Adams Jefferson County Hazardous Response Authority

The Adams and Jefferson County Hazardous Response Authority (AJCHRA) is an autonomous government entity created through an intergovernmental agreement (IGA) between the two counties and run by a Board of Directors. The Board of Directors is selected by member agencies and represents cities and towns, law enforcement, fire departments/districts and others interested in hazardous materials emergency response.

In 1977, a joint Mutual Aid Agreement was developed among the fire departments of Adams County. These agencies recognized the need for hazardous materials response, while recognizing the burden it placed on each agency. In 1991, the Adams County Commissioners adopted a resolution approving an Intergovernmental Agreement (IGA) for joint hazardous materials response within the county. The resolution launched the joint Adams County Haz-Mat Response system.

Similarly, in 1980 a group of concerned first responders in Jefferson County representing fire department, fire districts, law enforcement and emergency managers met to bring about a countywide response team. With the large costs associated with hazardous materials response, as well as continuing laws governing the requirements and training for responders, it was apparent the most prudent and cost effective mechanism at that time was the formation of a county wide hazardous materials response team.

A significant hazardous materials incident took place in Adams County in August of 1995. Mutual aid was requested and received from the Jefferson County Hazardous Material Response Team. This joint effort was a major factor in the successful mitigation of the incident. After this event, the two County Haz-Mat Boards met to discuss how they each could provide better service to their members as well as the population as a whole, while operating more cost effective and efficiently. There was also a desire to operate in a more dynamic yet safe environment. This lead to a decision to operate the two teams jointly.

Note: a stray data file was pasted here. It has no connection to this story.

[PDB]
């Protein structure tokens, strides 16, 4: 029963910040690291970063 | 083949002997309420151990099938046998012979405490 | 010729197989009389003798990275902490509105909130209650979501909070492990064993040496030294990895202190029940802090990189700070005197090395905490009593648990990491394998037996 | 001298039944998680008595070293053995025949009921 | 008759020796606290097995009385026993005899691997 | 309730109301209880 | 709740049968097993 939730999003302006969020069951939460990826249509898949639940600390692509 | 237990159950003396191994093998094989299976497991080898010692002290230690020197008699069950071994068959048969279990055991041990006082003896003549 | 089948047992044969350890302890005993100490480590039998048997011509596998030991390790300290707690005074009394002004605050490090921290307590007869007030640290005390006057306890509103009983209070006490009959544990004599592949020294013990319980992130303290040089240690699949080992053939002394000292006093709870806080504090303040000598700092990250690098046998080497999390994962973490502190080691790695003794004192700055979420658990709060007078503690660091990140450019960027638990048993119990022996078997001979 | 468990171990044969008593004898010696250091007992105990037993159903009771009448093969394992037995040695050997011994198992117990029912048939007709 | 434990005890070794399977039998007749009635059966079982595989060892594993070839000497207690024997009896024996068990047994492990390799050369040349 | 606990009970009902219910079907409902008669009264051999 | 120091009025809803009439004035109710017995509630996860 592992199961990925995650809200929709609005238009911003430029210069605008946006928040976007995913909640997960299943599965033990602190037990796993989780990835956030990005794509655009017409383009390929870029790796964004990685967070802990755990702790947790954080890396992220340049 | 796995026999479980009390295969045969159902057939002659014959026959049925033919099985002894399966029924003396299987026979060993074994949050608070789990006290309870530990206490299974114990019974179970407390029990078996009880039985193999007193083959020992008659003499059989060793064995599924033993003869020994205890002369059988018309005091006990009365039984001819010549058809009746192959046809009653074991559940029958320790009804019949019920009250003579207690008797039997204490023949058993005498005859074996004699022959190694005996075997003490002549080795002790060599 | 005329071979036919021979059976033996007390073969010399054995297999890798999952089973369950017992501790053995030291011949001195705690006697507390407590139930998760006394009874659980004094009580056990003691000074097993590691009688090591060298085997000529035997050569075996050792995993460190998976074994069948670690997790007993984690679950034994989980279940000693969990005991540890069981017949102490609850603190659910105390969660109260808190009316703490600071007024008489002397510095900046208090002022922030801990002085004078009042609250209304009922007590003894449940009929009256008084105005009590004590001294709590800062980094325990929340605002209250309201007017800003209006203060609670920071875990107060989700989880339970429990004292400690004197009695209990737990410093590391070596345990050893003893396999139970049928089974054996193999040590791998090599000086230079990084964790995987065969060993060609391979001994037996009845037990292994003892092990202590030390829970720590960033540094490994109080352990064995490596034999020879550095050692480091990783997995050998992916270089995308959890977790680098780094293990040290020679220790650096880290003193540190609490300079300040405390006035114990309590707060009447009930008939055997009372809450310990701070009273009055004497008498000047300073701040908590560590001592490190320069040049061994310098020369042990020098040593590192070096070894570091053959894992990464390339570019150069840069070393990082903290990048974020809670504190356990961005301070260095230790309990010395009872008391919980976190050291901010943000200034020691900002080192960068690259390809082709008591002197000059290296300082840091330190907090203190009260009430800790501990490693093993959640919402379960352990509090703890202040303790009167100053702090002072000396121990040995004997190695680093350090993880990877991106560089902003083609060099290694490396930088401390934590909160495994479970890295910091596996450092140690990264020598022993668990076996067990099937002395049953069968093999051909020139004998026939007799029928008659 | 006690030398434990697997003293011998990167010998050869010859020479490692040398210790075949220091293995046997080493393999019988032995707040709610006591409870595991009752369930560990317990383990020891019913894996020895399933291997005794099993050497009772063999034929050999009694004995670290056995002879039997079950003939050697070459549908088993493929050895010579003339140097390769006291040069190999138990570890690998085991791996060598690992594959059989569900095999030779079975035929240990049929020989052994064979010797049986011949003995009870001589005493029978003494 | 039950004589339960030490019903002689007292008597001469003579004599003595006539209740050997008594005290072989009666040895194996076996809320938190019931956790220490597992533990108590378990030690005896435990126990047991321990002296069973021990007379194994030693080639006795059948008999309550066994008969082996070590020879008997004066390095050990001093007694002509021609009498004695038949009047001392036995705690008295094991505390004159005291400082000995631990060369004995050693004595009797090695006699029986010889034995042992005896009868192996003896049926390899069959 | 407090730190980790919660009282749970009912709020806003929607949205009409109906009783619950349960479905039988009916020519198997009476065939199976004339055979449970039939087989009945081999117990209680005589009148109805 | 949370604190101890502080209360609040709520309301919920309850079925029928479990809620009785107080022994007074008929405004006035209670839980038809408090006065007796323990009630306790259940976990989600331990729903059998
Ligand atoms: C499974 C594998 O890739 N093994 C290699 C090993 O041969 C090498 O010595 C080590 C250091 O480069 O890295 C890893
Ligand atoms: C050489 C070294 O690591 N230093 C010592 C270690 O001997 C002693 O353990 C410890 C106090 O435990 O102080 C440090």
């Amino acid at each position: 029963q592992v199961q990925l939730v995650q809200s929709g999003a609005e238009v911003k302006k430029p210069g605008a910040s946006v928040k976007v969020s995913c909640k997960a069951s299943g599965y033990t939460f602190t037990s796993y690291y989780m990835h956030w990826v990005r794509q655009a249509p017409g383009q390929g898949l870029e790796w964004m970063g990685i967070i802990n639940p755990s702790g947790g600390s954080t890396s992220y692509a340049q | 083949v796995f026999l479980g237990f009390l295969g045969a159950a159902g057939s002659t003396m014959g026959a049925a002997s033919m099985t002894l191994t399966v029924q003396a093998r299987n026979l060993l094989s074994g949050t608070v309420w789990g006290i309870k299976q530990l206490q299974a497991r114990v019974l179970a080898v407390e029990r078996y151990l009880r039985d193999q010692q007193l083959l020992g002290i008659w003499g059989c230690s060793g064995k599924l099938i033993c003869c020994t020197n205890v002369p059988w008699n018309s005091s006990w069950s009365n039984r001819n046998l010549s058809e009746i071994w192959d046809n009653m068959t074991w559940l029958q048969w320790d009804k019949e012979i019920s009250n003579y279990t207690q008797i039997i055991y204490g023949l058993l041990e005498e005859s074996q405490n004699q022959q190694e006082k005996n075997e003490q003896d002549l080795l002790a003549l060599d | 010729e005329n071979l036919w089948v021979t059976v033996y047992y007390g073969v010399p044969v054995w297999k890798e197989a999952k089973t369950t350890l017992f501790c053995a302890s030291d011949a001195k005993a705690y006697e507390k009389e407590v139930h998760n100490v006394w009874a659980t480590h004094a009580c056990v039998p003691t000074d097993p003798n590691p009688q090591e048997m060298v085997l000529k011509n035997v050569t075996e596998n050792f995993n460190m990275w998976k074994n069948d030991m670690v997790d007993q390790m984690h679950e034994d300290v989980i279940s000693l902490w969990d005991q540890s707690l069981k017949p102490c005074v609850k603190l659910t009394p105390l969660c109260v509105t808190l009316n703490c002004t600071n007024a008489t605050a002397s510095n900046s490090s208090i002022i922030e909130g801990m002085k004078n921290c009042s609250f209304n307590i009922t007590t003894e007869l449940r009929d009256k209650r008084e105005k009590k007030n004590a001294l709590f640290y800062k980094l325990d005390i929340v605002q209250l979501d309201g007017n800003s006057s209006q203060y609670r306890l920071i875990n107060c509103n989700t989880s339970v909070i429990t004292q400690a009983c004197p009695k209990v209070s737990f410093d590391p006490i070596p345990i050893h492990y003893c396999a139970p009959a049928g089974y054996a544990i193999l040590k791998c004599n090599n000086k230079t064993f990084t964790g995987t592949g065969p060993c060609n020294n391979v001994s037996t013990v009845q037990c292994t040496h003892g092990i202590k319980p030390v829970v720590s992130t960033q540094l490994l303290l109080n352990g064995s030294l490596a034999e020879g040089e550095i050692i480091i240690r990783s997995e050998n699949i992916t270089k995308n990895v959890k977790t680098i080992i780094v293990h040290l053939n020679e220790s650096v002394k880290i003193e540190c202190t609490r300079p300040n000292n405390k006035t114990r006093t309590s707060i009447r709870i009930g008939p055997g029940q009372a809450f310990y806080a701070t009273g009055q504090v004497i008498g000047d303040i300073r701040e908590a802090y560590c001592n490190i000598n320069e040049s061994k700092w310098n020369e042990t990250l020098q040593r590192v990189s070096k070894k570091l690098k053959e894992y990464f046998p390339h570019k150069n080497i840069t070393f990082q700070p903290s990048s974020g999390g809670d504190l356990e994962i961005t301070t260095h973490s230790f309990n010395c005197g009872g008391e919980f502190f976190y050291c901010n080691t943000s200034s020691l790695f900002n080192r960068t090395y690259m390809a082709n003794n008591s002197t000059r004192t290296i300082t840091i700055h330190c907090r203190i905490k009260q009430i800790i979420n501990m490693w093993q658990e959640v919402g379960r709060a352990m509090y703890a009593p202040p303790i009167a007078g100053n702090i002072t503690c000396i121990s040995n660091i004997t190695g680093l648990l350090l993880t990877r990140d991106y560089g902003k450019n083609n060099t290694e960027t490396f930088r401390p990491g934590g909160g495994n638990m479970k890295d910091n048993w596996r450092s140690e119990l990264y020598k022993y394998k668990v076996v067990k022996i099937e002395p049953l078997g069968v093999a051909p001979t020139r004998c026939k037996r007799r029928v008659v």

The success of this program lead to the signing of the “Intergovernmental Agreement Establishing the Adams and Jefferson County Hazardous Response Authority” in October of 1997. The HazMat team consists of specially trained individuals that are part of the fire departments/districts, law enforcement agencies and other specialized personnel within member agencies of the Authority. While hazardous materials are not new, interest in the subject has greatly increased due to several factors including, training requirements, regulatory environment, and special hazards such as terrorism, drug labs, and environmental crimes.

Apparatus
Facebook
Official Site